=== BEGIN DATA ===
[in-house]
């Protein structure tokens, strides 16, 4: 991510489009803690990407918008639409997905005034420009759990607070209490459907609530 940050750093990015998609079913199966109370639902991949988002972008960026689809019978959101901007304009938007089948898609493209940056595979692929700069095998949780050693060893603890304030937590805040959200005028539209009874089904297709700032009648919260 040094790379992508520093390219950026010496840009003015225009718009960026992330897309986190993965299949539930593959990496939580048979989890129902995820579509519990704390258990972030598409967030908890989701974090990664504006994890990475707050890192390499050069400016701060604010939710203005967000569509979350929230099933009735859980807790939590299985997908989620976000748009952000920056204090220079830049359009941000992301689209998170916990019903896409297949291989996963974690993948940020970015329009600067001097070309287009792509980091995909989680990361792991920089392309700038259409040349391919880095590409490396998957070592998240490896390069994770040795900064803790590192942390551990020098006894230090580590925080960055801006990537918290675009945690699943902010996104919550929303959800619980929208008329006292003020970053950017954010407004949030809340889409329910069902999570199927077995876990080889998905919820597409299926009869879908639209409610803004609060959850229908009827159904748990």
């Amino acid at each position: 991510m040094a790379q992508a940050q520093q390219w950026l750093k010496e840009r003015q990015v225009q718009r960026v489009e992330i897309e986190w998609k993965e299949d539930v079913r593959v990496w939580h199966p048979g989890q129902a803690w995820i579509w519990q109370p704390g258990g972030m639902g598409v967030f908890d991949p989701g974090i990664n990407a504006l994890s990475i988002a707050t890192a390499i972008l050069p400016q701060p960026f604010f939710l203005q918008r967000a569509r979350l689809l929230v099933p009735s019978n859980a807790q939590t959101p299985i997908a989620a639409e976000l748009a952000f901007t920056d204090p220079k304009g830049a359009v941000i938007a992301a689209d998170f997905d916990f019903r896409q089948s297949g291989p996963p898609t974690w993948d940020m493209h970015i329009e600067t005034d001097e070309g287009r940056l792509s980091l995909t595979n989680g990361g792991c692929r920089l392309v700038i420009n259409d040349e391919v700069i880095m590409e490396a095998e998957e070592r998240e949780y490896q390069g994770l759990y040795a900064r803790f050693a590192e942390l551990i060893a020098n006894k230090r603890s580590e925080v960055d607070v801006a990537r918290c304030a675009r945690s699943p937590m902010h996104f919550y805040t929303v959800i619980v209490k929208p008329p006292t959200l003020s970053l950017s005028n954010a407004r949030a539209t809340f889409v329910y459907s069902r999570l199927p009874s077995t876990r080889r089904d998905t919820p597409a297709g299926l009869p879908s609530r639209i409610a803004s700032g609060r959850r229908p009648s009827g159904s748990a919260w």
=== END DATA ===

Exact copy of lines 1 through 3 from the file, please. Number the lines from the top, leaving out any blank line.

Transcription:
[in-house]
């Protein structure tokens, strides 16, 4: 991510489009803690990407918008639409997905005034420009759990607070209490459907609530 940050750093990015998609079913199966109370639902991949988002972008960026689809019978959101901007304009938007089948898609493209940056595979692929700069095998949780050693060893603890304030937590805040959200005028539209009874089904297709700032009648919260 040094790379992508520093390219950026010496840009003015225009718009960026992330897309986190993965299949539930593959990496939580048979989890129902995820579509519990704390258990972030598409967030908890989701974090990664504006994890990475707050890192390499050069400016701060604010939710203005967000569509979350929230099933009735859980807790939590299985997908989620976000748009952000920056204090220079830049359009941000992301689209998170916990019903896409297949291989996963974690993948940020970015329009600067001097070309287009792509980091995909989680990361792991920089392309700038259409040349391919880095590409490396998957070592998240490896390069994770040795900064803790590192942390551990020098006894230090580590925080960055801006990537918290675009945690699943902010996104919550929303959800619980929208008329006292003020970053950017954010407004949030809340889409329910069902999570199927077995876990080889998905919820597409299926009869879908639209409610803004609060959850229908009827159904748990």
């Amino acid at each position: 991510m040094a790379q992508a940050q520093q390219w950026l750093k010496e840009r003015q990015v225009q718009r960026v489009e992330i897309e986190w998609k993965e299949d539930v079913r593959v990496w939580h199966p048979g989890q129902a803690w995820i579509w519990q109370p704390g258990g972030m639902g598409v967030f908890d991949p989701g974090i990664n990407a504006l994890s990475i988002a707050t890192a390499i972008l050069p400016q701060p960026f604010f939710l203005q918008r967000a569509r979350l689809l929230v099933p009735s019978n859980a807790q939590t959101p299985i997908a989620a639409e976000l748009a952000f901007t920056d204090p220079k304009g830049a359009v941000i938007a992301a689209d998170f997905d916990f019903r896409q089948s297949g291989p996963p898609t974690w993948d940020m493209h970015i329009e600067t005034d001097e070309g287009r940056l792509s980091l995909t595979n989680g990361g792991c692929r920089l392309v700038i420009n259409d040349e391919v700069i880095m590409e490396a095998e998957e070592r998240e949780y490896q390069g994770l759990y040795a900064r803790f050693a590192e942390l551990i060893a020098n006894k230090r603890s580590e925080v960055d607070v801006a990537r918290c304030a675009r945690s699943p937590m902010h996104f919550y805040t929303v959800i619980v209490k929208p008329p006292t959200l003020s970053l950017s005028n954010a407004r949030a539209t809340f889409v329910y459907s069902r999570l199927p009874s077995t876990r080889r089904d998905t919820p597409a297709g299926l009869p879908s609530r639209i409610a803004s700032g609060r959850r229908p009648s009827g159904s748990a919260w």